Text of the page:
UK incumbent BT has been playing around with various combinations of its sub-6-GHz spectrum as it inches towards rolling out 5G standalone (SA).
Together with Ericsson and MediaTek, BT said on Thursday that it has successfully transmitted 5G data in a wideband frequency division duplex (FDD) carrier. More specifically, it used 2×50 MHz of its 2.6 GHz spectrum, and as everyone surely knows by now, more spectrum equals a faster connection.
It also tried out downlink aggregation of two time division duplex (TDD) carriers using an unspecified amount of its 3.5-GHz spectrum.
But it’s the wideband FDD trial and its implications for uplink speed that BT seems particularly excited about, pointing out that it represents a three-fold increase in uplink bandwidth on a single FDD carrier.
The reason for the excitement is because 5G SA specifies a single carrier for the uplink, and so it has the potential to become a bottleneck if lots of end users – be they consumers, enterprises, or IoT devices – want to upload vast quantities of data to the cloud, for example.
“As network quality and accessibility improve, so too will innovation and the 5G services ecosystem,” said BT’s chief networks officer Greg McCall, in a statement. “Demonstrating new network capabilities such as those announced today is critical to achieving this goal, and also paves the way to ensuring that 5G SA delivers new possibilities for our customers.”
Far from being a lab-based endeavour, the demo took place on BT mobile arm EE’s live networks in Bristol and Potters Bar, using commercially-available Ericsson hardware. Wideband FDD was switched on by enabling a software feature called ‘Large Bandwidth Support Low-Band’.
“This is a great step forward for the deployment of 5G standalone for EE in the UK,” said Evangelia Tzifa, CTO, networks and managed services, for Ericsson UK and Ireland. “Ericsson innovative software capabilities such as large bandwidths for NR (new radio) FDD as well as NR carrier aggregation enable a solid foundation for improved end user experience and network performance.”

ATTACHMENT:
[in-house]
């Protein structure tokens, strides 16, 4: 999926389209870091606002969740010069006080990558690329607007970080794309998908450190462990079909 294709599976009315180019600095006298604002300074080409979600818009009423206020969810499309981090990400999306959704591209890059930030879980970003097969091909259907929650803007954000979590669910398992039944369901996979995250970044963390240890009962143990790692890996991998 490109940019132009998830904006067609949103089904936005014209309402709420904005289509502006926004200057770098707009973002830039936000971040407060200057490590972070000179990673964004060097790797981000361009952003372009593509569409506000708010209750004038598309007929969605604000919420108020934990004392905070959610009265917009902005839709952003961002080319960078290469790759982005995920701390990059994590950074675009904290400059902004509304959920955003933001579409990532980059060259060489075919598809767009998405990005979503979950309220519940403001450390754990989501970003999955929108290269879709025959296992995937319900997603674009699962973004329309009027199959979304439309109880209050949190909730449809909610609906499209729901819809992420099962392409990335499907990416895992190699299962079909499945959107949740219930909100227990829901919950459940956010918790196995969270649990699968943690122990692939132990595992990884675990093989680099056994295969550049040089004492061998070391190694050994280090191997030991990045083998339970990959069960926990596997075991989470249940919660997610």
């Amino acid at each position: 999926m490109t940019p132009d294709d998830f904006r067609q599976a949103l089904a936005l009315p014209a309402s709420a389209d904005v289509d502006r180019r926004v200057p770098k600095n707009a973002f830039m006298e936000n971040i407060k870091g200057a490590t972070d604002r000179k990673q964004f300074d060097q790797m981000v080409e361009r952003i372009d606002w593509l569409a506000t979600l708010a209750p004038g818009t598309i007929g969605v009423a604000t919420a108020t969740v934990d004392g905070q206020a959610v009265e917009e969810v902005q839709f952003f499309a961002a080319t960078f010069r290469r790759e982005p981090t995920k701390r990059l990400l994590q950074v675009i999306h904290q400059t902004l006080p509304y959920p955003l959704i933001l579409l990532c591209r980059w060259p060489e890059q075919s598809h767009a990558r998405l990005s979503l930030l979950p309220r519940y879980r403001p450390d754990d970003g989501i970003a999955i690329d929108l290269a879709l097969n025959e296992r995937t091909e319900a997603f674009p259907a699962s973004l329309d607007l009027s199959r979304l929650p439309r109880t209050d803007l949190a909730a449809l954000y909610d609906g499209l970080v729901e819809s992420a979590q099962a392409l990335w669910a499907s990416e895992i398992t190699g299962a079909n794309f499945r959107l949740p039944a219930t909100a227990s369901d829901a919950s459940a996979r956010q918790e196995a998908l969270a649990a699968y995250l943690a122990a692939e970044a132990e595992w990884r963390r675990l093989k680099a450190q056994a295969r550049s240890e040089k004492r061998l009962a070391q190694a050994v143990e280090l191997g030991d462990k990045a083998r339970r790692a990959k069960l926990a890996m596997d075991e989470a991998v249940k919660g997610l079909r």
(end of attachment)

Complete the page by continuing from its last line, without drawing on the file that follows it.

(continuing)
The test was carried out using handsets equipped with MediaTek’s M80 Release-16 modem.
“This remarkable achievement of boosting uplink capacity is a fundamental step for the evolution from 5G non-standalone to 5G standalone networks. By supporting an uplink connection in a single FDD carrier with a wider bandwidth, MediaTek Dimensity 5G chipsets already meet the surging demand for uplink data in a new era of mobile applications,” said Ho-Chi Hwang, general manager of wireless communication systems and partnerships at MediaTek.
Interestingly, BT didn’t say how the network performed in terms of throughput speed. Nor did it provide an update on when it expects to go live with standalone.
Reports in spring 2022 said BT was eyeing Q1 2023 for the commercial launch of its 5G SA network. In addition, last August it announced the successful trial of four carrier component (4CC) aggregation in partnership with Nokia, on a live 5G SA network using its low and mid-band spectrum.
Here we are 12 months later, and EE still hasn’t launched its new network. That doesn’t necessarily make EE a laggard, given how slowly the global rollout of 5G SA is proceeding.
However, in the UK it has been beaten to market by staunch rival Vodafone. That’s not a great look for the operator that launched the country’s first 4G network, followed it up with the first 5G network, and has traditionally differentiated itself on network quality and coverage.
Original article can be seen at: